Which content should updated …?
… because some of the content is out-of-date (ex: a wiki about a procedure that has been updated)
Which content should be created …?
… because the new content will replace the old (ex: creating the 2019 Holiday List)
… because new procedures and tools have been implemented (ex: create new wiki page about your new commuter benefit)
… because there are items on the essential content checklist that we would like to add
Which content needs a new strategy …?
… because the content is important, but is not getting enough traffic (ex: documents in the project management template library only has 2 views in the last 6 months)
… because the content is important, and is not getting the right traffic (ex: documents in the project management template library is being used by the Boston office, but not the Philadelphia office)
Now that you have a sense of usage, it is time to examine whether the community’s current wayfinding methods seem to be driving the right results. Some questions you may want to consider:
Are there too many options? Too few options? Or just the right amount?
Is the left navigation logically laid out? Do the titles resonate with what end users are looking for?
How are you using the right panel on the community’s homepage?
How are you using the right panel on the community’s wiki pages?
We have found a lot of success helping end users navigate within a community by using topic pages. Are you finding success with topic pages?
If you are not currently using topic pages, but you are interested, contact your Client Success Manager at email@example.com to get set up with our page templates.
Are there search terms that are relevant to this community? How are those search terms performing?
Should any Best Bets or Synonyms be added to improve the performance of those search terms?
Agenda Item #2: Posts
Start by reviewing Post Analytics. Some questions you may want to answer together include:
Given this community’s audience, are the performance statistics at, above, or below expectations?
Are there any posts that performed exceptionally high? Exceptionally low?
What attributes may have contributed to the post’s performance?
How are #hashtag campaigns performing?
Are there any old posts with outdated/inaccurate information that should be deleted or edited?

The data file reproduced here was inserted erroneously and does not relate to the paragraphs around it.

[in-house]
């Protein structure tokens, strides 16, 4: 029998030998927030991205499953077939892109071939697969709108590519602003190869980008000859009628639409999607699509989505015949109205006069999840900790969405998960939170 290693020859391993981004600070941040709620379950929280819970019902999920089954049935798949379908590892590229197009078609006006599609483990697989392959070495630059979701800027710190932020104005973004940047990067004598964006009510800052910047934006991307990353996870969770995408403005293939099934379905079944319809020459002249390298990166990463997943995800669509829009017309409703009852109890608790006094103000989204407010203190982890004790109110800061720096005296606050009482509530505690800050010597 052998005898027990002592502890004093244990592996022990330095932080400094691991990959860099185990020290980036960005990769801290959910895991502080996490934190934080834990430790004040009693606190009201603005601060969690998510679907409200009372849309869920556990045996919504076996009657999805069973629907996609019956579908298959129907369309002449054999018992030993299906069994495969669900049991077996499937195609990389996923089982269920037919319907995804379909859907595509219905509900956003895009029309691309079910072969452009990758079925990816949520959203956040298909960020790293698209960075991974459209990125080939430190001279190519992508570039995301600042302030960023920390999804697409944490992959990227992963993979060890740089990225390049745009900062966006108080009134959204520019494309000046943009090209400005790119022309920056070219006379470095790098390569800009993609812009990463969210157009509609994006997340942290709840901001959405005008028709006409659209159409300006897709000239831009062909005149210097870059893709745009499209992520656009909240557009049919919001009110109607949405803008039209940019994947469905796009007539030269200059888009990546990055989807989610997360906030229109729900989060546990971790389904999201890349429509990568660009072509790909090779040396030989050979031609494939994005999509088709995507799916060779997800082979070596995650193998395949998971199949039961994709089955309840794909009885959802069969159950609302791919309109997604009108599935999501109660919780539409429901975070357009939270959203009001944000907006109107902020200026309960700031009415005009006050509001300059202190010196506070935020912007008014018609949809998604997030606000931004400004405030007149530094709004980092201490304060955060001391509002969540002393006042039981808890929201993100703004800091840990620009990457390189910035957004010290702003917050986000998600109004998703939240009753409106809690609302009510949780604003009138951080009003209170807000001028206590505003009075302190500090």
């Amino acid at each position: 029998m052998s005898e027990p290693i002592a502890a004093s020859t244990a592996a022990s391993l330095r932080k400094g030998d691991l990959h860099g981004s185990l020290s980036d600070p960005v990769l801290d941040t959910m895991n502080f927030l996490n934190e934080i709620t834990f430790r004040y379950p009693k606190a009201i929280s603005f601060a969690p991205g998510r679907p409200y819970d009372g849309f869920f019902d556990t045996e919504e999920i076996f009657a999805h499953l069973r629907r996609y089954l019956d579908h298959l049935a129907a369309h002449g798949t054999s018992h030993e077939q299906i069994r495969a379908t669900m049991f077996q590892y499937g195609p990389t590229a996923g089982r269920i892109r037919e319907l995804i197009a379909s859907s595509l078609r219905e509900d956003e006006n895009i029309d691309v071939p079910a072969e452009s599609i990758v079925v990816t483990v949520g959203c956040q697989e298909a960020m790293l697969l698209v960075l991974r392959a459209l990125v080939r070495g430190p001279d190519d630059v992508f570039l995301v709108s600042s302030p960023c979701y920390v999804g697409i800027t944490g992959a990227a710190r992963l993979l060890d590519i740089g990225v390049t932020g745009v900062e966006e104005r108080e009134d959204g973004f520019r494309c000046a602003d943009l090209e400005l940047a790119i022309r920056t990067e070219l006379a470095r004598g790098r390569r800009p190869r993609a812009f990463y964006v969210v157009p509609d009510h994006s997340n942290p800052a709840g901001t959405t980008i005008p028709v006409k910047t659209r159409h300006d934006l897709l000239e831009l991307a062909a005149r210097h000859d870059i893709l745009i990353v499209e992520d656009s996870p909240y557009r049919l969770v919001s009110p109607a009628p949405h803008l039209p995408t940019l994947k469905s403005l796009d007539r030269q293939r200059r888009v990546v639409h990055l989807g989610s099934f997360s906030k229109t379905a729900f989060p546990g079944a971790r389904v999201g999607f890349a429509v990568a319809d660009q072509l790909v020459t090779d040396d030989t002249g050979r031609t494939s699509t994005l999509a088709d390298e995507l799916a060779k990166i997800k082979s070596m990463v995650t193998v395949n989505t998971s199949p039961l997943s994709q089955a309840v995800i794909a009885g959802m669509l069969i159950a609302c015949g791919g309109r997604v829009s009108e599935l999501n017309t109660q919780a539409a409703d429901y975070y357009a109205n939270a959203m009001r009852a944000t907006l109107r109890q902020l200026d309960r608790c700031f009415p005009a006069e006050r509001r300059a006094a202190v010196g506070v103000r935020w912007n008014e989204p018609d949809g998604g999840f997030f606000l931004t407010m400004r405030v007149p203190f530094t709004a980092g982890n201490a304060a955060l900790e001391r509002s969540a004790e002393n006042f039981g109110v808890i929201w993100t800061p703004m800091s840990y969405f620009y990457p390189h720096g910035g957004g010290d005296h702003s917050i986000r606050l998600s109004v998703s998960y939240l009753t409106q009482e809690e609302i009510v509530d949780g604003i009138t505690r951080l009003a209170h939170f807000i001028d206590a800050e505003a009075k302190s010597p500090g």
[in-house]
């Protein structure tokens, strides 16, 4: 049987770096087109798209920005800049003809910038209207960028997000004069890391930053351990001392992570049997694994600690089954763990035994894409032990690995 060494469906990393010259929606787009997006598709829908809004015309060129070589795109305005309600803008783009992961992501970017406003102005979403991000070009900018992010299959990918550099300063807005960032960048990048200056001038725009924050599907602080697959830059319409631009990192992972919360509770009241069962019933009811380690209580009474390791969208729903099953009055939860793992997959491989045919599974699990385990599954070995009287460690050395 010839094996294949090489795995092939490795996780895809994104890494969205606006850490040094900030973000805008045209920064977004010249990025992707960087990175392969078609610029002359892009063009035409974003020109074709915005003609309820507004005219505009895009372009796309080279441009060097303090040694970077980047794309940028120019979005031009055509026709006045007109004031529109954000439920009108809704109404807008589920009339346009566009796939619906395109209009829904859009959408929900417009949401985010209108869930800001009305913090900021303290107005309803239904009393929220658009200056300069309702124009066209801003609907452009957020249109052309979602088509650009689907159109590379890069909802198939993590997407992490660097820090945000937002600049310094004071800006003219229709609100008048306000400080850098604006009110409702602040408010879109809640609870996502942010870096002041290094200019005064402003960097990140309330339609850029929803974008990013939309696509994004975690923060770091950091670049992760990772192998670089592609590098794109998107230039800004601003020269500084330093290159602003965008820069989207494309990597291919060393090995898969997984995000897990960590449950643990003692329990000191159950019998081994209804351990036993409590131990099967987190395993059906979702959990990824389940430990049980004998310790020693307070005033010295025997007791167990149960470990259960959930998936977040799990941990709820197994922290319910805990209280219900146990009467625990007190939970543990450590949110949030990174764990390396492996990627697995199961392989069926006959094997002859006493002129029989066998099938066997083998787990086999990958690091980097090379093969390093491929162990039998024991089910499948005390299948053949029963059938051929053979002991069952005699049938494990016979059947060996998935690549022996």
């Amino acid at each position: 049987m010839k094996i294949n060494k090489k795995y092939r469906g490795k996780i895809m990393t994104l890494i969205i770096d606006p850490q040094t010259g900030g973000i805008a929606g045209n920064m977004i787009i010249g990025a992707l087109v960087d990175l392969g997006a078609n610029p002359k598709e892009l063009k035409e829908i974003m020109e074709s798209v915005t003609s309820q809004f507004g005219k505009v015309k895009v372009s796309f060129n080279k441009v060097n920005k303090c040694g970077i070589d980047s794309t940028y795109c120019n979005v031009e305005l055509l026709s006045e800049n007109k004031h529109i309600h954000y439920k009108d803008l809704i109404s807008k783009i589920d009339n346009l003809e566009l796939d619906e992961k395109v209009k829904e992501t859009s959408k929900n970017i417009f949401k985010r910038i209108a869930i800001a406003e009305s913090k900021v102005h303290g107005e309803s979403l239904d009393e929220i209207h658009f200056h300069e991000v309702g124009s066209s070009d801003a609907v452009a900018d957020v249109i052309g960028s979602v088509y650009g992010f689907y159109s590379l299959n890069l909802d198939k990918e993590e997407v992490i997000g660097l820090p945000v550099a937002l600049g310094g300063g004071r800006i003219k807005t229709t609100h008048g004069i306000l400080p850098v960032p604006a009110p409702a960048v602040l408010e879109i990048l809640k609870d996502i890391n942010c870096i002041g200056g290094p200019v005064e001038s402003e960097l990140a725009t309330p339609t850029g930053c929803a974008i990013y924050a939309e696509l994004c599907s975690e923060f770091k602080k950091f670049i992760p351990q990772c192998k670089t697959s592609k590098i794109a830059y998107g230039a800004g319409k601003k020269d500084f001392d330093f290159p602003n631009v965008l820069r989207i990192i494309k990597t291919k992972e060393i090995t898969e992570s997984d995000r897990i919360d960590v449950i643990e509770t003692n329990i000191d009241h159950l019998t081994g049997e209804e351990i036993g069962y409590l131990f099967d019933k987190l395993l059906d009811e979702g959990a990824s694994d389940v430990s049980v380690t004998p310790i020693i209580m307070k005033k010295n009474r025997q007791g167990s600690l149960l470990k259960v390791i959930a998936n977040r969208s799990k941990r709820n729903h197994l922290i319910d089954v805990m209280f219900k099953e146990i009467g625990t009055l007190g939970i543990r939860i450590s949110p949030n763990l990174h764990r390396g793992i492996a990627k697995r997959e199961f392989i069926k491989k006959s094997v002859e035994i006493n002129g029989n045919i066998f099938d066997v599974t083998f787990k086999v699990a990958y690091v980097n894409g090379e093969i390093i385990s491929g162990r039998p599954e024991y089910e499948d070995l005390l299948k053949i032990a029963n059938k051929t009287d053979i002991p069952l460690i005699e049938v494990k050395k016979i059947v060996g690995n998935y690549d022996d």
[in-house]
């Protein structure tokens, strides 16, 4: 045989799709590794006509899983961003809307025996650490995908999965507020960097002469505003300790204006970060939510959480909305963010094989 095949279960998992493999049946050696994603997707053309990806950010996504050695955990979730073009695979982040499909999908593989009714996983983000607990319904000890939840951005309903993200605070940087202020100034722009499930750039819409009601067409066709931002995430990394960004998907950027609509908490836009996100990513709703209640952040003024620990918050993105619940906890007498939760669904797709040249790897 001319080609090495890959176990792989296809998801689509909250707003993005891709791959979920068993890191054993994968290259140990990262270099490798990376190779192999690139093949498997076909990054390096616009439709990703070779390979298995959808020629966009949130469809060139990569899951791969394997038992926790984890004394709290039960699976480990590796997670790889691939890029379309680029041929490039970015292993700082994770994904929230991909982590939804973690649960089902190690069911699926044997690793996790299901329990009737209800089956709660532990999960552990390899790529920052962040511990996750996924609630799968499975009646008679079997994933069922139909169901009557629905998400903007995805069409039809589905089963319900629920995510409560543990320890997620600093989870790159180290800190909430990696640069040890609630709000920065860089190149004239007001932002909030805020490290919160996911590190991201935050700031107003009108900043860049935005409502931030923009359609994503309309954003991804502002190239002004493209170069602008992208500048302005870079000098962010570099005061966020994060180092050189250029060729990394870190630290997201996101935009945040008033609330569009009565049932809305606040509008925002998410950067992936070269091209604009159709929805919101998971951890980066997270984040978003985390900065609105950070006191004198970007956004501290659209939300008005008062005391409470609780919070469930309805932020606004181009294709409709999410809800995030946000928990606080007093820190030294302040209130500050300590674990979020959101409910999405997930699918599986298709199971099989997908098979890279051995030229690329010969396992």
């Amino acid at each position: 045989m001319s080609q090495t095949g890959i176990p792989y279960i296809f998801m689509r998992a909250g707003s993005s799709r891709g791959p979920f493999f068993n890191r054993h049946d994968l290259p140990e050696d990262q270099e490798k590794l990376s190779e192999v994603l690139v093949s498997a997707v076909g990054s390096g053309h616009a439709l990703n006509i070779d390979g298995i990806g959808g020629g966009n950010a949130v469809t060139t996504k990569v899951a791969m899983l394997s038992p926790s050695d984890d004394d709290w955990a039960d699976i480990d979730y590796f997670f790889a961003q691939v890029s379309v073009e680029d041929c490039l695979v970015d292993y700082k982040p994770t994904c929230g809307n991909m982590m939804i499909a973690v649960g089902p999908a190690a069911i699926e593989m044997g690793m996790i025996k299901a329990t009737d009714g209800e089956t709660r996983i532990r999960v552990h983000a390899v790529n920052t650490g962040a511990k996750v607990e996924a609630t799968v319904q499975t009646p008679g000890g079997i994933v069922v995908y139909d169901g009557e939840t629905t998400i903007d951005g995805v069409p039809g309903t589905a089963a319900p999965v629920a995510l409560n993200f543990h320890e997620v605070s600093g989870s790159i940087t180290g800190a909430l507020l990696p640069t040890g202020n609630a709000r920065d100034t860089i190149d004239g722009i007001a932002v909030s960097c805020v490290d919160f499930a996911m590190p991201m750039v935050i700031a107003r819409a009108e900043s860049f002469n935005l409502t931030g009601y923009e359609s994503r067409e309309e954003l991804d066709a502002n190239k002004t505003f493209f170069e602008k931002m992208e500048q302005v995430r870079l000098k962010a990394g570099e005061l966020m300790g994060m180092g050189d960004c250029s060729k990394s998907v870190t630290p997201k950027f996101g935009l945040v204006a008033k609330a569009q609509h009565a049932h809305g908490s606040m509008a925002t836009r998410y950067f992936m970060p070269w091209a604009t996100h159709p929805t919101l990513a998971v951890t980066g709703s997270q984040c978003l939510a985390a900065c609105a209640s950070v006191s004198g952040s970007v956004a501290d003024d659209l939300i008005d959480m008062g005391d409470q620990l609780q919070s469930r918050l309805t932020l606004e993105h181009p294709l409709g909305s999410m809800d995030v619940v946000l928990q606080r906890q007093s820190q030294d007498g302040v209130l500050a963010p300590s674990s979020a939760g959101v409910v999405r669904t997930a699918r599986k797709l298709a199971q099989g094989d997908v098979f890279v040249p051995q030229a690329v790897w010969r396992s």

What are your internal communication goals for the coming period?
If you are interested in learning more about best practices for internal communications, we invite you to reach out to your Client Success Manager at firstname.lastname@example.org.
Agenda Item #3: Action Items
As you work through the agenda, we recommend that you build a list of action items in real-time. When assigning ownership to the action items, the general rule of thumb is that anything content related should be owned by the content owner, whereas you should own anything related to intranet administration.
Before you close, schedule an ECR follow-up meeting with the content owner.
Step 5 - ECR Follow-Up
The ECR Follow-Up meeting serves two purposes:
It is an opportunity for you to report back to the content owner that your tasks are complete, and
It is an opportunity for the content owner to share what action items s/he has completed and collaborate with you real-time on any obstacles encountered.
If the content owner has not completed his/her tasks, just having the meeting serves as a gentle reminder of what is outstanding.
We hope this process will support you in keeping a systematic approach to essential content maintenance. If you are following this process (or have your own), we would love to hear how it is going for you. You can reach out to your dedicated Client Success Manager by emailing email@example.com.
The Essential Content Review was first crafted at AKF Group and then beta tested by fellow community members. We would like to extend our gratitude to: Shannon Kaplan, AKF Group; Shelly VandeWege, GMB; Tony Balistreri, GRAEF; Laurie Anderson, HGA; Devin Campbell, OZ Architecture; Krystal Modigell, RS&H; Zirah McGrath, RS&H.